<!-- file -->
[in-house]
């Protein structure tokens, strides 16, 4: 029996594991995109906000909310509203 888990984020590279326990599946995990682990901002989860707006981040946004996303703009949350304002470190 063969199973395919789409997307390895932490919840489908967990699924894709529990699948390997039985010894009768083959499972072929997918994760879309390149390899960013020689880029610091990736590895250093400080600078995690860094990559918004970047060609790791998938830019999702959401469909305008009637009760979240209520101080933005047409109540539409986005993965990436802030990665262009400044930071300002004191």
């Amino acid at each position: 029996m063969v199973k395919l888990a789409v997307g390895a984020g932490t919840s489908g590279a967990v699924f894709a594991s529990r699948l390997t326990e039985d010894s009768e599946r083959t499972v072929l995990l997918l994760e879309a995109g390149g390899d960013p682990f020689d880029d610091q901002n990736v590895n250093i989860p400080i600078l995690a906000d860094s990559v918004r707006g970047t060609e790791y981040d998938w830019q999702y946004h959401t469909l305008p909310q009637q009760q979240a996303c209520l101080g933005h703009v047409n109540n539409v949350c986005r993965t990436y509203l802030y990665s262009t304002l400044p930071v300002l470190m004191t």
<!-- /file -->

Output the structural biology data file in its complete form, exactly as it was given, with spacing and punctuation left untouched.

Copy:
[in-house]
């Protein structure tokens, strides 16, 4: 029996594991995109906000909310509203 888990984020590279326990599946995990682990901002989860707006981040946004996303703009949350304002470190 063969199973395919789409997307390895932490919840489908967990699924894709529990699948390997039985010894009768083959499972072929997918994760879309390149390899960013020689880029610091990736590895250093400080600078995690860094990559918004970047060609790791998938830019999702959401469909305008009637009760979240209520101080933005047409109540539409986005993965990436802030990665262009400044930071300002004191």
């Amino acid at each position: 029996m063969v199973k395919l888990a789409v997307g390895a984020g932490t919840s489908g590279a967990v699924f894709a594991s529990r699948l390997t326990e039985d010894s009768e599946r083959t499972v072929l995990l997918l994760e879309a995109g390149g390899d960013p682990f020689d880029d610091q901002n990736v590895n250093i989860p400080i600078l995690a906000d860094s990559v918004r707006g970047t060609e790791y981040d998938w830019q999702y946004h959401t469909l305008p909310q009637q009760q979240a996303c209520l101080g933005h703009v047409n109540n539409v949350c986005r993965t990436y509203l802030y990665s262009t304002l400044p930071v300002l470190m004191t």